A new modern campus for University College Dublin is taking shape at Belfield.

University College Dublin first came into being in 1854 as the Catholic University of Ireland, with John Henry Newman as its rector. Based at number 86 St Stephen’s Green, it grew from its initial enrolment of 17 students to much larger numbers. In 1908 it received its charter and became part of the National University of Ireland with its existing academic counterparts in Galway and Cork. 

By 1960, UCD faculties were situated at various sites in Dublin, Earlsfort Terrace, Cecilia Street, Merrion Street, and Glasnevin. The yearly increase in student numbers meant that existing buildings were bulging at the seams, so a proposal to move to a brand new campus was welcomed by all.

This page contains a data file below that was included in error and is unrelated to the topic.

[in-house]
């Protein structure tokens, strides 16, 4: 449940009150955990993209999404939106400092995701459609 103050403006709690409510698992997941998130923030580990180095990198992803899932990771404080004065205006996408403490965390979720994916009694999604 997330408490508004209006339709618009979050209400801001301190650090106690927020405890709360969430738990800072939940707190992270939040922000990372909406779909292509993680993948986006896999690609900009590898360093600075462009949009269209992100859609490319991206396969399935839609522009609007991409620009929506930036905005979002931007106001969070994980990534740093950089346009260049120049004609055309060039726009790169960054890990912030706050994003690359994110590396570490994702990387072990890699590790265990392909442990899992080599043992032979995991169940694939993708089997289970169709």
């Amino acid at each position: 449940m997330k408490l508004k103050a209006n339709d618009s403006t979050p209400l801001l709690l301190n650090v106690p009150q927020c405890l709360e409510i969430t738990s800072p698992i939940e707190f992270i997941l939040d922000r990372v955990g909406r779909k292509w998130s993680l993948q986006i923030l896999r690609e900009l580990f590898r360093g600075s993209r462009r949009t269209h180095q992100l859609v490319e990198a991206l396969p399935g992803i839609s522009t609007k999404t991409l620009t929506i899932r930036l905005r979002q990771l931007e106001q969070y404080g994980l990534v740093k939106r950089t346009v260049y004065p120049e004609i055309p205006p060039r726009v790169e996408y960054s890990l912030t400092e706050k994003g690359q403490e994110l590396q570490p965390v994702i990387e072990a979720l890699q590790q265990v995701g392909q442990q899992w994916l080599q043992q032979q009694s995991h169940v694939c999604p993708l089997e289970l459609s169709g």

A 350 acre greenfield site at Belfield on the south side of the city was chosen to be the university’s new location. The first sod was turned there on 7 June 1963, and construction began shortly after. UCD is to be Ireland’s first modern campus university.  

New Science Block, UCD, Belfield (1964)
New Science Block, UCD, Belfield (1964)

This construction project is the largest of its kind ever carried out in Ireland, and is reported to be on schedule, with physics and science blocks due to be ready for occupation by July 1964. Building will then commence on the next phase, which will consist of the lecture halls and Library Block.

An RTÉ News report broadcast on 10 January 1964.  This clip presented here is mute.